Simultaneously announcing approval of the $5.2 billion takeover of Progress Energy Resources by Petronas of Malaysia, the PM pointedly added: “It is important that Canadian and also foreign investors understand that this is not the beginning of a trend but rather the end of a trend.”
Much speculation has gone into what “extraordinary” means, with critics trying to anticipate the loopholes, but this misses the point. What is really significant is that the oil sands, like potash, are now (at least informally) designated as a strategically important asset. The CNOOC/Nexen transaction affected only three percent of oil sands output and has no strategic significance on production, but the concern was more for the precedent it set for possible future acquisitions of larger Canadian companies like Encana, Canadian Natural Resources, or Suncor.
So what lessons can we learn from this unpredictable evolution in Canadian investment policy? First, each transaction must be assessed as a separate event. The Investment Canada Act sets out some specific criteria that can offer guidance but there are no clear rules on whether these transactions will be approved. That is not necessarily a bad thing. Retaining some flexibility is important for government because it is impossible to anticipate all the implications of future transactions. That said, the process has become very political, and companies investing in Canada must manage on that basis.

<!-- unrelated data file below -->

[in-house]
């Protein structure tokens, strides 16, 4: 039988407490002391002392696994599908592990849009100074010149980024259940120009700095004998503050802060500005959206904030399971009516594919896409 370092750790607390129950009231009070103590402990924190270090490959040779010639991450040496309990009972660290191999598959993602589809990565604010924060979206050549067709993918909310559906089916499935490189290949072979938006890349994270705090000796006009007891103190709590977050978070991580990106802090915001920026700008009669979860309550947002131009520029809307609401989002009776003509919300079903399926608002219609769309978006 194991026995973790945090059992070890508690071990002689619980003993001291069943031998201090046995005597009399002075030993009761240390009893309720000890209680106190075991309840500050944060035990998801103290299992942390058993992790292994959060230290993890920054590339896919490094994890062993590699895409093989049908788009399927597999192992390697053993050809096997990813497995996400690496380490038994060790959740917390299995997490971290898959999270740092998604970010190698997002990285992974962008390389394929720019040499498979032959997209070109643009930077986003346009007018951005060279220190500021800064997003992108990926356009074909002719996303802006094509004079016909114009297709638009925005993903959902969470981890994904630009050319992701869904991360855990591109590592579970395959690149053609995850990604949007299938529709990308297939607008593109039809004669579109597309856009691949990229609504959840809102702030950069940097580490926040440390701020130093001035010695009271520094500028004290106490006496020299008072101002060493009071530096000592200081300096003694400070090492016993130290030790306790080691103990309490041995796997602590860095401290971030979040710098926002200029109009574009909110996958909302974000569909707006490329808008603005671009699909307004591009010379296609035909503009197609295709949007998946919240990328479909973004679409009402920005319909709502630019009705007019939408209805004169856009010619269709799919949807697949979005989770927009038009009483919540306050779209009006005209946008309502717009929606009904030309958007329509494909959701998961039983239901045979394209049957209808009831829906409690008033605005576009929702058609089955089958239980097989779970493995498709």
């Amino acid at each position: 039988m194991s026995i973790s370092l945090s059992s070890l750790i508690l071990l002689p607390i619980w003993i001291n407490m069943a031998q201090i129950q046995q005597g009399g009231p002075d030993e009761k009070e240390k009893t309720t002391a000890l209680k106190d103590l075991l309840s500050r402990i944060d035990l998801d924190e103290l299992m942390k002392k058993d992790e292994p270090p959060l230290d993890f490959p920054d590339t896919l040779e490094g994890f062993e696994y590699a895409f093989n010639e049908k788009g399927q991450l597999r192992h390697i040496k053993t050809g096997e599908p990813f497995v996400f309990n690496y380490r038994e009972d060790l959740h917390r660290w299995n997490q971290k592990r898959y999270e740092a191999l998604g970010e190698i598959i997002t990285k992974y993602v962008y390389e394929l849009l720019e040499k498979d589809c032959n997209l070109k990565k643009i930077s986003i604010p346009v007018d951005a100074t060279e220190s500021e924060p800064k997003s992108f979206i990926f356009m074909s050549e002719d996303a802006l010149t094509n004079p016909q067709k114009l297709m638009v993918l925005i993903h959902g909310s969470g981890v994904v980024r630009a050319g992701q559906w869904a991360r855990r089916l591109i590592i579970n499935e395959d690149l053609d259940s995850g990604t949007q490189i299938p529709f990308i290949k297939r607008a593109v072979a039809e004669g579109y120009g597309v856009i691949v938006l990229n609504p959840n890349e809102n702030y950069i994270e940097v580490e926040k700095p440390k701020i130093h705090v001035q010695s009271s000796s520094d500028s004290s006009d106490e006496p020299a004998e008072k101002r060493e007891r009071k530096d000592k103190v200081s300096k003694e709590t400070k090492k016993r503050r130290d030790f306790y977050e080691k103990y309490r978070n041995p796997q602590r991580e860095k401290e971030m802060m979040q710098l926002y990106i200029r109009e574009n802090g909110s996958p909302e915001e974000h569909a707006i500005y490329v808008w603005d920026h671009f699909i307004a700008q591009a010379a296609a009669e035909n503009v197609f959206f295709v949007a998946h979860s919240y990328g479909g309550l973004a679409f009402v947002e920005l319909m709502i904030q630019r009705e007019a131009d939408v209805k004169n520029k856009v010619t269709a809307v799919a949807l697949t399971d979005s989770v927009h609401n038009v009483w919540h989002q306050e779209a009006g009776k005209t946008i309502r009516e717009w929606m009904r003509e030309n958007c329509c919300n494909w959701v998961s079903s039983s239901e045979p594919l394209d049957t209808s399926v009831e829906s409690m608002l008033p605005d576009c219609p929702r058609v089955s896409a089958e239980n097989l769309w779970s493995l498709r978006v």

Second, don’t be confused by the Harper government’s “Conservative Party” label. This is not a government driven by ideology. As the Prime Minister has said, “Practical government rarely permits such simplicity”. The Harper government is highly attuned to public opinion and will not turn a blind eye to a foreign acquisition if it has an impact on its own popularity. Some sort of risk mitigation for the government’s own interests will likely be required for any potentially controversial transaction. Third, the government is increasingly defining its economic policy in terms of the national interest, and all of its actions need to be seen in light of whether the country’s wealth and power are enhanced. If an acquisition were to seriously erode the national interest in a particular industry sector, expect the government to be very skeptical.